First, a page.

This may seem a burden, but it is also a challenge in a positive sense.  How do we each behave in our own eyes? Are we proud of our actions, our kiddush Hash-m in the sense of being who we were meant to be? It is a positive mitzvah to sanctify G-d's name! Not only by sacrificing our lives under horrible circumstances, but by living the lives we are given in the best way possible and by being ourselves, openly, comfortably, as G-d made us.

Rambam in Yesodei HaTorah teaches there are two aspects of kiddush Hash-m we can always do: to avoid transgressing halachah at any time, and to conduct ourselves as becomes a dignified Jew. But the Gemara goes farther as elucidated above; it is a kiddush Hash-m to treat oneself with respect, to appreciate oneself, to be true to oneself. Do something for yourself and remind yourself you are performing a mitzvah!

Friday, May 1, 2015

Acharei Mos/Kedoshim 5775, May 2015, Morality

In parshas Acharei Mos, we are forbidden certain relationships.  Deriving from this, the Acharonim developed our laws of yichud, regulating private seclusion of men and women who are forbidden to have personal relationships. Zecharya discusses the age of the coming of Moshiach, when according to Rashi's interpretation, families will mourn individually and men and their wives separately. Even on solemn occasions, even when the yetzer hara may have little hold, the halachos still apply (Michtav Me'Eliyahu). Clearly, the laws against immorality are therefore not just for the sake of preventing immediate prohibited relations.

The Gemara in Gittin explains, rather that by removing oneself from the possibility of immorality, one becomes closely associated with HaKadosh Bar-ch Hu. One who avoids an opportunity for yichud or obscenity but prevented himself from taking advantage of it is he about whom it says in Yeshayahu, "One who shuts his watching evil…shall behold the King in His beauty,…the land that is far off."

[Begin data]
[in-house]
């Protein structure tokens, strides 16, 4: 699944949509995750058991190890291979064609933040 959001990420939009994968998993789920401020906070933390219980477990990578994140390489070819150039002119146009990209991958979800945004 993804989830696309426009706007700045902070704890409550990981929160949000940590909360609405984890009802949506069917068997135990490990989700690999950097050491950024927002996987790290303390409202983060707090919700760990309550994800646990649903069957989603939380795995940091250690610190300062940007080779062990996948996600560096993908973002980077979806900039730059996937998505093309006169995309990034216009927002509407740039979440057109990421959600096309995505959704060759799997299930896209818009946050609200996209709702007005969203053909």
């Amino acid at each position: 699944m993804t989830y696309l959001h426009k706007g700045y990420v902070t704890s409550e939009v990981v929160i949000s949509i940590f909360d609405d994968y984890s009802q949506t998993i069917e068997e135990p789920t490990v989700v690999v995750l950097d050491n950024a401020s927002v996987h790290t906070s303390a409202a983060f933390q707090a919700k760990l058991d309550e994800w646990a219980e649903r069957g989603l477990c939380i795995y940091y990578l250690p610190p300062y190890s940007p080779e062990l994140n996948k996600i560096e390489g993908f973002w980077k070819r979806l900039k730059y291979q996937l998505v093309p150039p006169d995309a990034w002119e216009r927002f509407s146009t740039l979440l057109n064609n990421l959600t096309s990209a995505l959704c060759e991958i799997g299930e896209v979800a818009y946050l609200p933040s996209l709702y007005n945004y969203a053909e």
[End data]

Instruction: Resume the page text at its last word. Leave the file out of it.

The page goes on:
Vayikra Rabba says furthermore that he will behold the shechina, and happiness in Olam Haba.

Parshas Kedoshim continues with related ideas of avoiding paying any attention to idolatry, cults, or philosophies contrary to Torah; false oaths; thefts; and misleading the vulnerable.

When we have questions about how we need to separate men from women, community from greater community, we have no need to make new restrictions, create new barriers, and certainly not to do it based on non-Jewish thought patterns and philosophies at the risk of pain to other Jews; or worse yet to mislead other Jews about what separations are necessary. Halacha directly from Torah observed for generations upon generations, clearly discussed in both written Torah and Gemara tells us exactly how we interact with each other and how we maintain proper separation. To do more and insist it is Torah is to lead others astray; to do less is unworthy of a Jew.

True confession: I didn't have a good photo illustration. So I give you
a cute sheep this morning as it was finishing its being shorn and beautified
before judging at the Maryland Sheep and Wool Festival. Just sheep, no goats, sorry!